Pride

The story of Naaman’s healing in II Kings 5 is one of my favorites.  Naaman is a commander of the Aramite army, Israel’s seasonal foes.  As it happens, Naaman, “thought a mighty warrior, suffered from leprosy” (5:1).  He’s a strong, implacable foe with the sword and chariot, but he falls just as easily as any other man to disease.

Naaman hears of a godly man in Israel who has the power to cure, Elisha.  But when Naaman comes to Elisha, all Elisha says to Naaman is to go and wash in the Jordan seven times in order to be made clean.
This infuriates Naaman.  “I thought that for me Elisha would surely come, and stand and call on the name of the Lord his God, and would wave his hand over the spot, and cure the leprosy!” (5:11).  Hmmm, so Naaman didn’t actually desire healing, he wanted a magic trick.  Puffed up by his pride, he thought that since he was such a mighty warrior, he would deserve something special.
His servants are the perceptive ones.  They approach Naaman saying, “If the prophet had commanded you to do something difficult, would you not have done it? ”  This turns Naaman’s heart.  He swallows his pride and immerses himself in the measly Jordan River, not the greater rivers of his homeland, and submits himself to Elisha’s orders.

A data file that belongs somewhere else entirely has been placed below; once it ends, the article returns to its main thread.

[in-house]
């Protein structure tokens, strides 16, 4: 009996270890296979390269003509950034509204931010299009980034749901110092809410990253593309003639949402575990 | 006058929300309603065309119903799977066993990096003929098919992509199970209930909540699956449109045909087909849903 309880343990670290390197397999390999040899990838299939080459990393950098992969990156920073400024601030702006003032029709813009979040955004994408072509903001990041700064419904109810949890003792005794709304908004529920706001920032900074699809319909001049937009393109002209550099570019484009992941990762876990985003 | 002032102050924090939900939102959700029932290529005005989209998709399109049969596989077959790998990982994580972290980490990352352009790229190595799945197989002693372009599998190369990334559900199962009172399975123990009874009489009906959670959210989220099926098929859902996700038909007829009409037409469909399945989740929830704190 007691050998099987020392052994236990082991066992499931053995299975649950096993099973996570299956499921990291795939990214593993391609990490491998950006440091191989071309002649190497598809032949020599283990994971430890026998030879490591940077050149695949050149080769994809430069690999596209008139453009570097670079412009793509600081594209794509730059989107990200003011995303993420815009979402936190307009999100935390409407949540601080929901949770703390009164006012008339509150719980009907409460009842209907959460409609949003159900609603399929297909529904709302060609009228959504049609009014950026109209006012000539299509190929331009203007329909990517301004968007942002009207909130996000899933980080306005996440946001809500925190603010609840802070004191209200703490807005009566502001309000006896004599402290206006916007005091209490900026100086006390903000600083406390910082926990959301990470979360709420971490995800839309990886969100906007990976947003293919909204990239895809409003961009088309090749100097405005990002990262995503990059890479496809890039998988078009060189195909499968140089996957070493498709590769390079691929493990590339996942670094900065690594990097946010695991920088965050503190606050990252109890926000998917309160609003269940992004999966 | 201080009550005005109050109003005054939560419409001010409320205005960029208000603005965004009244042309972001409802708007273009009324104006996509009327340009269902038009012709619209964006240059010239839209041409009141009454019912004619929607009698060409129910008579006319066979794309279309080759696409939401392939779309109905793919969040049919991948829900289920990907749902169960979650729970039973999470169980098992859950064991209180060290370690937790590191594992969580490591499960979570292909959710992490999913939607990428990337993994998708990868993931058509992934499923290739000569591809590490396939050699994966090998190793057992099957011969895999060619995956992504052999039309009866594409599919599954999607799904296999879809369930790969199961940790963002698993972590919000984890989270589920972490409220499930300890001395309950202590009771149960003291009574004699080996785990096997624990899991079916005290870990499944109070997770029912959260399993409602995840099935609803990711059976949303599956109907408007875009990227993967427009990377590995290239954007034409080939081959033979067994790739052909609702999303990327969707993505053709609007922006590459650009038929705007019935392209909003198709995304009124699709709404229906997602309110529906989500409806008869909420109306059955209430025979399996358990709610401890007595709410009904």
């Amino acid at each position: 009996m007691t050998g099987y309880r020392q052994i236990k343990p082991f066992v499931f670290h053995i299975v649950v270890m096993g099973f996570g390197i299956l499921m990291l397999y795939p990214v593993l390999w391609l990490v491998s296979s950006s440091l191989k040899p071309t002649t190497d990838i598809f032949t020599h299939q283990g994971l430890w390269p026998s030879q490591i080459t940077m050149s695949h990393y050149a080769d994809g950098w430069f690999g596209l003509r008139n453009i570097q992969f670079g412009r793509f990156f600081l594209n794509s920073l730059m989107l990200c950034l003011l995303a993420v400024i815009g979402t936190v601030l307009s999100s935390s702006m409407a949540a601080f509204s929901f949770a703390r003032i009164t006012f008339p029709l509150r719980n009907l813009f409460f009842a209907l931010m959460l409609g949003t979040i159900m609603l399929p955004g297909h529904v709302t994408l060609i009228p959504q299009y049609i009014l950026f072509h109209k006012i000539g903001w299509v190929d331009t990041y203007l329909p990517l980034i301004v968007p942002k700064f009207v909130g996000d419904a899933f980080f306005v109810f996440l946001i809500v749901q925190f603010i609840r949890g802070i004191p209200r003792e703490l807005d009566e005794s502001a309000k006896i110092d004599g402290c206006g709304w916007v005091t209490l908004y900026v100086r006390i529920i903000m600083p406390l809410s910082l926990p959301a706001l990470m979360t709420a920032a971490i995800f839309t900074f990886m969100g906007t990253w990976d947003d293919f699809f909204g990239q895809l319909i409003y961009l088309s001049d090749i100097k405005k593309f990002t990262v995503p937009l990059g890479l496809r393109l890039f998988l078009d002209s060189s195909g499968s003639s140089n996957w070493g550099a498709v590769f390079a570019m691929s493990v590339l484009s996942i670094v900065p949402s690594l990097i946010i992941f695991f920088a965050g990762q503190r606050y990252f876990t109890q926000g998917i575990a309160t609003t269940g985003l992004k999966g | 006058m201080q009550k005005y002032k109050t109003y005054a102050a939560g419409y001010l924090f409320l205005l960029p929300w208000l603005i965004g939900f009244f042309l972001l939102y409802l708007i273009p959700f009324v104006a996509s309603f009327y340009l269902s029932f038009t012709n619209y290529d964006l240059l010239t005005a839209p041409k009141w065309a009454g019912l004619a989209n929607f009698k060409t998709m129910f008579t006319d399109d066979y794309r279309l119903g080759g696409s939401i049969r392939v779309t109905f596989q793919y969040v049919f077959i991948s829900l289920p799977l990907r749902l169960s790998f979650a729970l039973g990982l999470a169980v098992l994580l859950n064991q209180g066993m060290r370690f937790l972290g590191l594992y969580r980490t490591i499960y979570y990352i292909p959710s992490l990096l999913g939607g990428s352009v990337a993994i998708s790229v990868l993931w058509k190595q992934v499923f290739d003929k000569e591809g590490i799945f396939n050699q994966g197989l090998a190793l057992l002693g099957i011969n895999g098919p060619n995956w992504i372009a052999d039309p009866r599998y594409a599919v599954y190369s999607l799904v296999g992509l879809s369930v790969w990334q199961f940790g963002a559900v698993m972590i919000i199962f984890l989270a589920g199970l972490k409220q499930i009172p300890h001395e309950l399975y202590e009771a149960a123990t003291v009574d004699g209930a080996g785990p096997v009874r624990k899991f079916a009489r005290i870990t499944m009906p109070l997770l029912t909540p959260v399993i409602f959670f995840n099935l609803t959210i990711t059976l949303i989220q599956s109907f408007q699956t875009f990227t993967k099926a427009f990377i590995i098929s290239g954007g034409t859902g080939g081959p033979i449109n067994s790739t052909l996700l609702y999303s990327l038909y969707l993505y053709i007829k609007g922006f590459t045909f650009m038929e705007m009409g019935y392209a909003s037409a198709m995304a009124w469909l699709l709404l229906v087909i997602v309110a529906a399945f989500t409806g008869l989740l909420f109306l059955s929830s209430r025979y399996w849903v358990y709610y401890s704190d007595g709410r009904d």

And he is healed.  The leprosy leaves him.  Yes, that is a great miracle from God.
But the change in Naaman’s heart is the greater miracle.  Pride is the one thing that gets us every time.  The Greeks called it hubris, Paul writes of being “puffed up,” we diagnose it as narcissism.  It doesn’t matter what we call it, what matters is how it gets in the way of letting God work in our lives.
Naaman’s pride almost hindered him from being healed.  But he eventually submitted, and not only was his body healed, but his pride was drowned.  This allows him to make the most important acclamation of his life:
“Now I know that there is no God in all the earth except in Israel” (5:15).
Pride may not kill us.  But chances are it is the one obstacle between us and a fuller life with God.
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